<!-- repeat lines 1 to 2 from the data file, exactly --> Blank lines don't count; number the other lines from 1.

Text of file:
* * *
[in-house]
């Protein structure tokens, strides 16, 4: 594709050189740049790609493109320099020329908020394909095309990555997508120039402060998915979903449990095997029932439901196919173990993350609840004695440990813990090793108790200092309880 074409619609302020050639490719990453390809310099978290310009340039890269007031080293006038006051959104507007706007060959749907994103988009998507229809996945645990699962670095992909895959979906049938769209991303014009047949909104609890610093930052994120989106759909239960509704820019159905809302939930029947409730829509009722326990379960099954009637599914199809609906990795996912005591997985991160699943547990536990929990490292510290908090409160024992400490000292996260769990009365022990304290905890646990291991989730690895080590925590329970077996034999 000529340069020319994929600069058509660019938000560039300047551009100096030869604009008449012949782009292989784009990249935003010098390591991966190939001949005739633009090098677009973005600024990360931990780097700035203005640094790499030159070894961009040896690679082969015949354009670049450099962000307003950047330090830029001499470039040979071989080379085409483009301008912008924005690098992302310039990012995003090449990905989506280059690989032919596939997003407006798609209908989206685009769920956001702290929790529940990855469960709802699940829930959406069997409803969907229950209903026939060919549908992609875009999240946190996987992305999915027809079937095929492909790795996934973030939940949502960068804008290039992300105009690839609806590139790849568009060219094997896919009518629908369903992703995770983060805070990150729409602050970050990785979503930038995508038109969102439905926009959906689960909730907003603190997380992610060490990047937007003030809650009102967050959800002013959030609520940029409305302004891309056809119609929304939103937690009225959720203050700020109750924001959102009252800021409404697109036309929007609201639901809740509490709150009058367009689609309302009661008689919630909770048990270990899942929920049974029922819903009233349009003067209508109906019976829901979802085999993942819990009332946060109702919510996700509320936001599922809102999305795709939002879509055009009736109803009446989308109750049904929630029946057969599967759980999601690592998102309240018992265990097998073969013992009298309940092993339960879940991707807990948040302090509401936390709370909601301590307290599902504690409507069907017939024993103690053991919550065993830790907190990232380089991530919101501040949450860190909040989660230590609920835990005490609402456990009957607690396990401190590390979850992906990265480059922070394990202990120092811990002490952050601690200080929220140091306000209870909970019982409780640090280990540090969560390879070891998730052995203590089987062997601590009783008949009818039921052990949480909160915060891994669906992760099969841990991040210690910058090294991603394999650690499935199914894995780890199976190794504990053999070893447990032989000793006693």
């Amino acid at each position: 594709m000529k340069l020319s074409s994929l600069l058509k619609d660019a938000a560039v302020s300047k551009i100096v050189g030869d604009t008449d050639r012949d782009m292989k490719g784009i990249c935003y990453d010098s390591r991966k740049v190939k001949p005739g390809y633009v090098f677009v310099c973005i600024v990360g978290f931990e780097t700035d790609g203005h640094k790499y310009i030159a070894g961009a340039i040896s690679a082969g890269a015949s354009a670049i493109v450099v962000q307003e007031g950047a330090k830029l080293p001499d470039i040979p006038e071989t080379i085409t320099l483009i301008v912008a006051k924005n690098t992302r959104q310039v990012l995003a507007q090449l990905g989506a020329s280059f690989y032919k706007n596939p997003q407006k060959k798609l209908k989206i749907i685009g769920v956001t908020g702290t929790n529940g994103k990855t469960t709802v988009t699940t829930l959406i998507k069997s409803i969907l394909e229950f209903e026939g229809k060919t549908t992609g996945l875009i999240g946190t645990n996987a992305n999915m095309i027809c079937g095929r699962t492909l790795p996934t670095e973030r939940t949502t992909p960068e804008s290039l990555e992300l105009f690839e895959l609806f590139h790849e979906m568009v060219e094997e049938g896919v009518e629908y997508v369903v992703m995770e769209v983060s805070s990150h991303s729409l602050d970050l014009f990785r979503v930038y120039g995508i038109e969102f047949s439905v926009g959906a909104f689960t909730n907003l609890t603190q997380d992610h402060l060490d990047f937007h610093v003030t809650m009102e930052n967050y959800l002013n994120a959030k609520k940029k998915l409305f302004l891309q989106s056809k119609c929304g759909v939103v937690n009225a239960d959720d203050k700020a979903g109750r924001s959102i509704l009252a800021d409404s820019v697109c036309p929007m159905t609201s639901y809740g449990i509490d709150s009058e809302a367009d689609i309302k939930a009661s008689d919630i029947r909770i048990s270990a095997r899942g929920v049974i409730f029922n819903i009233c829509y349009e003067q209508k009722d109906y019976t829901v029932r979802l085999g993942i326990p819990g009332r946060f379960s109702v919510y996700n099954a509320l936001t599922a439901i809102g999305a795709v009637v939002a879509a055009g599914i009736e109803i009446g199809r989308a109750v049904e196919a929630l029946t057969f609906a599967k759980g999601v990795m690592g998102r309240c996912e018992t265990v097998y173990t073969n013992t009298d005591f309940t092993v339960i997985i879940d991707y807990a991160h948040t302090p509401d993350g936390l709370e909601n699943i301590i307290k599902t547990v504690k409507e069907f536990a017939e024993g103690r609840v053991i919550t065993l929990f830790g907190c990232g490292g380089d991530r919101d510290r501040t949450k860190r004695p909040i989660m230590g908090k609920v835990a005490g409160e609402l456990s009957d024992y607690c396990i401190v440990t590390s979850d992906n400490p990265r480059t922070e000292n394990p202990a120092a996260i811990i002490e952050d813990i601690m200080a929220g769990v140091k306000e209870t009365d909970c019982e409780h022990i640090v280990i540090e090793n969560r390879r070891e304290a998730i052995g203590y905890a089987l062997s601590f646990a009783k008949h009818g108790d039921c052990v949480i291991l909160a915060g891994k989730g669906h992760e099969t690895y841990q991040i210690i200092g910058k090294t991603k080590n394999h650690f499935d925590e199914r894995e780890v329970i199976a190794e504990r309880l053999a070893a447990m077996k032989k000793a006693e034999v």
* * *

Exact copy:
[in-house]
């Protein structure tokens, strides 16, 4: 594709050189740049790609493109320099020329908020394909095309990555997508120039402060998915979903449990095997029932439901196919173990993350609840004695440990813990090793108790200092309880 074409619609302020050639490719990453390809310099978290310009340039890269007031080293006038006051959104507007706007060959749907994103988009998507229809996945645990699962670095992909895959979906049938769209991303014009047949909104609890610093930052994120989106759909239960509704820019159905809302939930029947409730829509009722326990379960099954009637599914199809609906990795996912005591997985991160699943547990536990929990490292510290908090409160024992400490000292996260769990009365022990304290905890646990291991989730690895080590925590329970077996034999 000529340069020319994929600069058509660019938000560039300047551009100096030869604009008449012949782009292989784009990249935003010098390591991966190939001949005739633009090098677009973005600024990360931990780097700035203005640094790499030159070894961009040896690679082969015949354009670049450099962000307003950047330090830029001499470039040979071989080379085409483009301008912008924005690098992302310039990012995003090449990905989506280059690989032919596939997003407006798609209908989206685009769920956001702290929790529940990855469960709802699940829930959406069997409803969907229950209903026939060919549908992609875009999240946190996987992305999915027809079937095929492909790795996934973030939940949502960068804008290039992300105009690839609806590139790849568009060219094997896919009518629908369903992703995770983060805070990150729409602050970050990785979503930038995508038109969102439905926009959906689960909730907003603190997380992610060490990047937007003030809650009102967050959800002013959030609520940029409305302004891309056809119609929304939103937690009225959720203050700020109750924001959102009252800021409404697109036309929007609201639901809740509490709150009058367009689609309302009661008689919630909770048990270990899942929920049974029922819903009233349009003067209508109906019976829901979802085999993942819990009332946060109702919510996700509320936001599922809102999305795709939002879509055009009736109803009446989308109750049904929630029946057969599967759980999601690592998102309240018992265990097998073969013992009298309940092993339960879940991707807990948040302090509401936390709370909601301590307290599902504690409507069907017939024993103690053991919550065993830790907190990232380089991530919101501040949450860190909040989660230590609920835990005490609402456990009957607690396990401190590390979850992906990265480059922070394990202990120092811990002490952050601690200080929220140091306000209870909970019982409780640090280990540090969560390879070891998730052995203590089987062997601590009783008949009818039921052990949480909160915060891994669906992760099969841990991040210690910058090294991603394999650690499935199914894995780890199976190794504990053999070893447990032989000793006693």